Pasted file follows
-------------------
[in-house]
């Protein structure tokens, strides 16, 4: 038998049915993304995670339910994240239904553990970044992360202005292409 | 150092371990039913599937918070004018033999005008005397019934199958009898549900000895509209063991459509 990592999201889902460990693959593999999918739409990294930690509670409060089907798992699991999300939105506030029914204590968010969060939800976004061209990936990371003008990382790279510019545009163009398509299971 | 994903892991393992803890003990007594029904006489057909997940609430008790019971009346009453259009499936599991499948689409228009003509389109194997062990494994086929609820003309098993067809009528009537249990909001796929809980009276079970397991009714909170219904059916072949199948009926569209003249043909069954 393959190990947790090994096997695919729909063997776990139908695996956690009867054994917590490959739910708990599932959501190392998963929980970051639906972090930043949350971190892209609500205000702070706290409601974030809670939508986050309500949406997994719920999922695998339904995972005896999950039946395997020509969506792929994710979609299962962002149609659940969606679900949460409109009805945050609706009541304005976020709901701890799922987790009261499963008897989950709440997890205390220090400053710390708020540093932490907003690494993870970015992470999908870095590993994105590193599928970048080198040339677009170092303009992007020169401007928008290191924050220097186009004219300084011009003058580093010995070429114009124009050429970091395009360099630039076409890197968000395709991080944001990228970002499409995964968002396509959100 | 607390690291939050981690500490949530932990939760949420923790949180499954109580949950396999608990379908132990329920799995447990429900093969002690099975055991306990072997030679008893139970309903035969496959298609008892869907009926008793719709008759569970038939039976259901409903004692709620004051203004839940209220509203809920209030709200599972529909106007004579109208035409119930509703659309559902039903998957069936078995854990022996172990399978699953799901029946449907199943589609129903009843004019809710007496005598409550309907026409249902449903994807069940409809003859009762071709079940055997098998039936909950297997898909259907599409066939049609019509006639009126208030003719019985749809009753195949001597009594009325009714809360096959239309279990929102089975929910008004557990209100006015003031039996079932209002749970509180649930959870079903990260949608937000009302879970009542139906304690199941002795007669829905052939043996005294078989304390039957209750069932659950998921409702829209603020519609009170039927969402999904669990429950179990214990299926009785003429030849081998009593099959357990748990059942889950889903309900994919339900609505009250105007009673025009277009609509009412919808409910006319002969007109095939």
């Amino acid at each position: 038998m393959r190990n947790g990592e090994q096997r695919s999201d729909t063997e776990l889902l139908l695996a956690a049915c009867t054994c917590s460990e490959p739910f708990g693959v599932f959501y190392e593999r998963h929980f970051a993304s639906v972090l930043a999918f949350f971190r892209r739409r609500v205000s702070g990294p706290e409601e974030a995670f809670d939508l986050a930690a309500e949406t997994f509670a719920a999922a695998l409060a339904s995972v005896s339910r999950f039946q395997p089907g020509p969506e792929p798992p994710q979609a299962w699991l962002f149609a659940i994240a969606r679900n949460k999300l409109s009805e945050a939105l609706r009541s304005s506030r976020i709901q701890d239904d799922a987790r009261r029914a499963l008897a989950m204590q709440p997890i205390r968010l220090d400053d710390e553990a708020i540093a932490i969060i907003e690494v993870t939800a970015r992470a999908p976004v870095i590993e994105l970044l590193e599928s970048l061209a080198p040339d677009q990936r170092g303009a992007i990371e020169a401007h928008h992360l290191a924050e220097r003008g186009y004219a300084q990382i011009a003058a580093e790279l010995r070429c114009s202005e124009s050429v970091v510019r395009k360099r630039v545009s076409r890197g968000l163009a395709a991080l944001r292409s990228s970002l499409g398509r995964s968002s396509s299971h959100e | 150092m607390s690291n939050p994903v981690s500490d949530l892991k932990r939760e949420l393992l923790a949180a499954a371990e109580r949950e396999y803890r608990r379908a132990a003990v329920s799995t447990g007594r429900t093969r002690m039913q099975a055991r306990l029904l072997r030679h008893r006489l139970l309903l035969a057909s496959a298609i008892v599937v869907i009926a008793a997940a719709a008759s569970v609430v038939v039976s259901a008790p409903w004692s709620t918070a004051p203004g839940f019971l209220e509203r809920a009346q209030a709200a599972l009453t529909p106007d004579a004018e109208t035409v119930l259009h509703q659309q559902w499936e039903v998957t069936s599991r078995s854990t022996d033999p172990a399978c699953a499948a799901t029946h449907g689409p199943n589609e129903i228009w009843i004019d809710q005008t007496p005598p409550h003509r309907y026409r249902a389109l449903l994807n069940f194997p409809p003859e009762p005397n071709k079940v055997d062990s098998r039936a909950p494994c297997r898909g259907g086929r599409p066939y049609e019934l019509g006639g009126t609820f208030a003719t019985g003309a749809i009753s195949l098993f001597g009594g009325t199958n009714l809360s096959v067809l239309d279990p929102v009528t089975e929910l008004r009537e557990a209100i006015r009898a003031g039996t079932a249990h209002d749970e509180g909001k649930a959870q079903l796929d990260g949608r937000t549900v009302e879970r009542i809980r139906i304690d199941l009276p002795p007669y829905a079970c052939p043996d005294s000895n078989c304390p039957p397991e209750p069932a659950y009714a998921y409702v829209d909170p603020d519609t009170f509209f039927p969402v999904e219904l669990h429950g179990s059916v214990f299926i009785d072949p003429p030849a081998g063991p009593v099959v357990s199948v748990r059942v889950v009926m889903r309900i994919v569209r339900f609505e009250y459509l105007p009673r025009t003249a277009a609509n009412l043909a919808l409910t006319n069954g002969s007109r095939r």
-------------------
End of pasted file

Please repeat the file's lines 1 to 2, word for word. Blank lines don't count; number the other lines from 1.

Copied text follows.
[in-house]
């Protein structure tokens, strides 16, 4: 038998049915993304995670339910994240239904553990970044992360202005292409 | 150092371990039913599937918070004018033999005008005397019934199958009898549900000895509209063991459509 990592999201889902460990693959593999999918739409990294930690509670409060089907798992699991999300939105506030029914204590968010969060939800976004061209990936990371003008990382790279510019545009163009398509299971 | 994903892991393992803890003990007594029904006489057909997940609430008790019971009346009453259009499936599991499948689409228009003509389109194997062990494994086929609820003309098993067809009528009537249990909001796929809980009276079970397991009714909170219904059916072949199948009926569209003249043909069954 393959190990947790090994096997695919729909063997776990139908695996956690009867054994917590490959739910708990599932959501190392998963929980970051639906972090930043949350971190892209609500205000702070706290409601974030809670939508986050309500949406997994719920999922695998339904995972005896999950039946395997020509969506792929994710979609299962962002149609659940969606679900949460409109009805945050609706009541304005976020709901701890799922987790009261499963008897989950709440997890205390220090400053710390708020540093932490907003690494993870970015992470999908870095590993994105590193599928970048080198040339677009170092303009992007020169401007928008290191924050220097186009004219300084011009003058580093010995070429114009124009050429970091395009360099630039076409890197968000395709991080944001990228970002499409995964968002396509959100 | 607390690291939050981690500490949530932990939760949420923790949180499954109580949950396999608990379908132990329920799995447990429900093969002690099975055991306990072997030679008893139970309903035969496959298609008892869907009926008793719709008759569970038939039976259901409903004692709620004051203004839940209220509203809920209030709200599972529909106007004579109208035409119930509703659309559902039903998957069936078995854990022996172990399978699953799901029946449907199943589609129903009843004019809710007496005598409550309907026409249902449903994807069940409809003859009762071709079940055997098998039936909950297997898909259907599409066939049609019509006639009126208030003719019985749809009753195949001597009594009325009714809360096959239309279990929102089975929910008004557990209100006015003031039996079932209002749970509180649930959870079903990260949608937000009302879970009542139906304690199941002795007669829905052939043996005294078989304390039957209750069932659950998921409702829209603020519609009170039927969402999904669990429950179990214990299926009785003429030849081998009593099959357990748990059942889950889903309900994919339900609505009250105007009673025009277009609509009412919808409910006319002969007109095939």